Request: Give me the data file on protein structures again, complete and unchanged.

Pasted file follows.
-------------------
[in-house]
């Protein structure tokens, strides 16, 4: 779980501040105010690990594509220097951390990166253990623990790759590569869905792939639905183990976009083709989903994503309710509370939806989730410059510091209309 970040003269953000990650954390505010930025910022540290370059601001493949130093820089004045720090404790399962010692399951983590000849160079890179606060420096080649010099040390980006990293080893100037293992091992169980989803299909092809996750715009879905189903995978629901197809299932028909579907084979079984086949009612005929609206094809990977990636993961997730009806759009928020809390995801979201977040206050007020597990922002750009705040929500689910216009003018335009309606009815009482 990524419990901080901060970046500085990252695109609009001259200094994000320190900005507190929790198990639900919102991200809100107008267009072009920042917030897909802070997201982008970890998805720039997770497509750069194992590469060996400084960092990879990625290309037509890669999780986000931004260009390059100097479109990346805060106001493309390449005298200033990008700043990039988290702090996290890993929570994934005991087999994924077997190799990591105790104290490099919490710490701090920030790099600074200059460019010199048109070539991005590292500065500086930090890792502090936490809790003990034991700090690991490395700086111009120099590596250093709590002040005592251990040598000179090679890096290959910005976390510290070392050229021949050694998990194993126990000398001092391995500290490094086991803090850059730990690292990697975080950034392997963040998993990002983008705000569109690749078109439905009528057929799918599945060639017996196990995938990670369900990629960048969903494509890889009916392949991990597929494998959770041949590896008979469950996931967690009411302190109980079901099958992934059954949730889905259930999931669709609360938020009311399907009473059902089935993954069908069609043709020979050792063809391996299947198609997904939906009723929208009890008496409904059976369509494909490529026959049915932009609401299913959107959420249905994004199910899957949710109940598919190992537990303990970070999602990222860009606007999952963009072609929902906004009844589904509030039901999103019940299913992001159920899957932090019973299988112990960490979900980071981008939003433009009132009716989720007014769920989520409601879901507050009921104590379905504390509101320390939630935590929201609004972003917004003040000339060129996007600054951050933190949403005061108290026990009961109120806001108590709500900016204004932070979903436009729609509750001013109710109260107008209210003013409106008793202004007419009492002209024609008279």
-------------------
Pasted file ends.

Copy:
[in-house]
């Protein structure tokens, strides 16, 4: 779980501040105010690990594509220097951390990166253990623990790759590569869905792939639905183990976009083709989903994503309710509370939806989730410059510091209309 970040003269953000990650954390505010930025910022540290370059601001493949130093820089004045720090404790399962010692399951983590000849160079890179606060420096080649010099040390980006990293080893100037293992091992169980989803299909092809996750715009879905189903995978629901197809299932028909579907084979079984086949009612005929609206094809990977990636993961997730009806759009928020809390995801979201977040206050007020597990922002750009705040929500689910216009003018335009309606009815009482 990524419990901080901060970046500085990252695109609009001259200094994000320190900005507190929790198990639900919102991200809100107008267009072009920042917030897909802070997201982008970890998805720039997770497509750069194992590469060996400084960092990879990625290309037509890669999780986000931004260009390059100097479109990346805060106001493309390449005298200033990008700043990039988290702090996290890993929570994934005991087999994924077997190799990591105790104290490099919490710490701090920030790099600074200059460019010199048109070539991005590292500065500086930090890792502090936490809790003990034991700090690991490395700086111009120099590596250093709590002040005592251990040598000179090679890096290959910005976390510290070392050229021949050694998990194993126990000398001092391995500290490094086991803090850059730990690292990697975080950034392997963040998993990002983008705000569109690749078109439905009528057929799918599945060639017996196990995938990670369900990629960048969903494509890889009916392949991990597929494998959770041949590896008979469950996931967690009411302190109980079901099958992934059954949730889905259930999931669709609360938020009311399907009473059902089935993954069908069609043709020979050792063809391996299947198609997904939906009723929208009890008496409904059976369509494909490529026959049915932009609401299913959107959420249905994004199910899957949710109940598919190992537990303990970070999602990222860009606007999952963009072609929902906004009844589904509030039901999103019940299913992001159920899957932090019973299988112990960490979900980071981008939003433009009132009716989720007014769920989520409601879901507050009921104590379905504390509101320390939630935590929201609004972003917004003040000339060129996007600054951050933190949403005061108290026990009961109120806001108590709500900016204004932070979903436009729609509750001013109710109260107008209210003013409106008793202004007419009492002209024609008279």